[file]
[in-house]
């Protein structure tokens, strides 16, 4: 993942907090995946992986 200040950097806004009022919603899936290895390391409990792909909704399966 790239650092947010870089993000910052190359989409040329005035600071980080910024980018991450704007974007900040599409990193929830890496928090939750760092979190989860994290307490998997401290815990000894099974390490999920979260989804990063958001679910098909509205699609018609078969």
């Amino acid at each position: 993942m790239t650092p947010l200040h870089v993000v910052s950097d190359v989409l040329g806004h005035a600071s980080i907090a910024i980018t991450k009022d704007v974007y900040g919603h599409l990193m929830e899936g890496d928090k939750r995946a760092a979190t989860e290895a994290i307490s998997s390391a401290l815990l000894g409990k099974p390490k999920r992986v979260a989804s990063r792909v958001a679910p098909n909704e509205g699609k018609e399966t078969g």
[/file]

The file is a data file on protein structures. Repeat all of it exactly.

[in-house]
């Protein structure tokens, strides 16, 4: 993942907090995946992986 200040950097806004009022919603899936290895390391409990792909909704399966 790239650092947010870089993000910052190359989409040329005035600071980080910024980018991450704007974007900040599409990193929830890496928090939750760092979190989860994290307490998997401290815990000894099974390490999920979260989804990063958001679910098909509205699609018609078969």
């Amino acid at each position: 993942m790239t650092p947010l200040h870089v993000v910052s950097d190359v989409l040329g806004h005035a600071s980080i907090a910024i980018t991450k009022d704007v974007y900040g919603h599409l990193m929830e899936g890496d928090k939750r995946a760092a979190t989860e290895a994290i307490s998997s390391a401290l815990l000894g409990k099974p390490k999920r992986v979260a989804s990063r792909v958001a679910p098909n909704e509205g699609k018609e399966t078969g």